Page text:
The humorous expression chateau tap-water likens tap-water to a grand cru.
This expression refers to the use of the noun château in names of expensive wines of superior quality made at vineyard estates, especially in the Bordeaux region of France—as in Château Margaux, Château d’Yquem, Château Lafitte and Château Latour.
—Cf. also the humorous expression Château Plonk, which is used of wine, especially of cheap wine of inferior quality.
The earliest occurrences of the expression chateau tap-water that I have found are as follows, in chronological order:
1-: From the Burton Observer and Chronicle (Burton upon Trent, Staffordshire, England) of Thursday 7th November 1974:
Package holidays have put wine into fashion
Not very long ago it was very rare to be able to go out for a meal and order a bottle of wine because very few restaurants had anything more than a glass of chateau tap water to offer to their clients. Those restaurants which did have wine to offer had such long and complex wine lists that only the chosen few seemed to be acquainted with the secrets they had to offer.
Now the situation has changed apparently overnight. The package holiday became popular and Britons sunning themselves on foreign beaches watched at first in amazement, as the locals downed mysterious foods washed down with large quantities of the local plonk. Human nature being what it is they soon decided to try some for themselves and discovered that wine was not something only to be enjoyed by the rich, and the wine drinking habit returned to Britain with them.
2-: From the Chelsea News (London, England) of Friday 6th December 1974:
Wine lists, they are a changing . . .
IT wasn’t so very long ago that the number of restaurants offering wines was so small that if you happened to get caught in the provinces unexpectedly overnight and wanted a reasonable meal with a bottle of wine you would have been out of luck—as they say.
Customarily the only form of liquid refreshment in such establishments was a tepid glass of chateau tap water, or, if you were lucky, a slightly sticky glass of some revolting fruit squash.
And those gastronomic oases that did offer wine had wine lists of such Biblical length and mystic complexity that only the discerning cognoscenti were privy to their well-kept secrets.
Then, seemingly overnight, the situation changed. The package holiday came in with a bang (rather as it has, with a certain well-known group, gone out with a bang) and with it the realisation that wine was not just something for the rich minority.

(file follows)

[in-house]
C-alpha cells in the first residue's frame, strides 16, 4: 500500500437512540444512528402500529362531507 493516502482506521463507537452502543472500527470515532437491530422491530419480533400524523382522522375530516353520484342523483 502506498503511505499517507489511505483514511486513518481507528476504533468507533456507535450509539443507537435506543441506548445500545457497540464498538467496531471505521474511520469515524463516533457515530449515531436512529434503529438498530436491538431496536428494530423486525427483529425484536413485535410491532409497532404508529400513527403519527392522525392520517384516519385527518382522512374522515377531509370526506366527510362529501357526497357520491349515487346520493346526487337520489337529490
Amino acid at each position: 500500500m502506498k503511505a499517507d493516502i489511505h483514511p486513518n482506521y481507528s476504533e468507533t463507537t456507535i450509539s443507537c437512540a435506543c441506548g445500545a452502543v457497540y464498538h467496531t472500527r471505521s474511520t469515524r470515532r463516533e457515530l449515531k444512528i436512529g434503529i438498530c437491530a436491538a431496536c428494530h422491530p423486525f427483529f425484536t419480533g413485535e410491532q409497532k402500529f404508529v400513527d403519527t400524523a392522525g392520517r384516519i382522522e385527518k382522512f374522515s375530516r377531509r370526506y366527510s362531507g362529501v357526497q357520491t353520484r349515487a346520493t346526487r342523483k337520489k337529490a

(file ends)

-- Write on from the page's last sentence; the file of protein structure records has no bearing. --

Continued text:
A variant occurred in Maestro’s favorite dessert is plum tart, by Joyce Rosencrans, Post food editor, published in The Cincinnati Post (Cincinnati, Ohio, USA) of Wednesday 28th August 2002:
Artichokes clash terribly with any wine, actually changing the wine’s flavor upon the palate. Artichokes even change the flavor of water, but they improve water, if not wine. Sip some Chateau Cincinnati tap water after your next artichoke leaf, base or heart. You’ll see that the water tastes slightly sweet, better somehow.
The French expression Château-la-Pompe (i.e., Château-the-Pump) likens tap-water to a grand cru. This expression is composed of:
– the masculine noun château as used in names of expensive wines of superior quality made at vineyard estates;
– the feminine noun pompe in the sense of a mechanical device for raising water.
The earliest occurrences of the French expression Château-la-Pompe that I have found are as follows:
1-: From Jean-Jean (Paris: Librairie illustrée, 1886), by Albert Brasseur (1860-1932) and Frantz Jourdain (1847-1935)—in this passage, Jean-Jean, who has just been conscripted, is talking with Rivet, the cook at the barracks:
— Qu’est-ce que vous buvez aux repas ? demanda-t-il.
— Ah ! mon dieu, répondit Rivet, nous avons la cantine où l’on trouve la goutte et du petit vin de l’année prochaine. Mais, comme ordinaire, nous possédons le Château-la-Pompe qui coule à flots dans la cour de la caserne.
— What do you drink at mealtimes? he asked.
— Ah! well, Rivet replied, we have the canteen, where you can find the eau-de-vie and next year’s small wine. But, as for our ordinary, we own the Château-the-Pump, which is flowing freely in the courtyard of the barracks.
2-: From the Gazette des Touristes et des Étrangers (Paris, France) of Sunday 1st May 1887—Wallace Fountains are public drinking-fountains in Paris:
Savez-vous le nom que les petites gens ont donné au liquide des fontaines Wallace ?
Ils l’appellent du Château-la-Pompe.
Do you know the name that the little people have given to the liquid of the Wallace fountains?
They call it Château-the-Pump.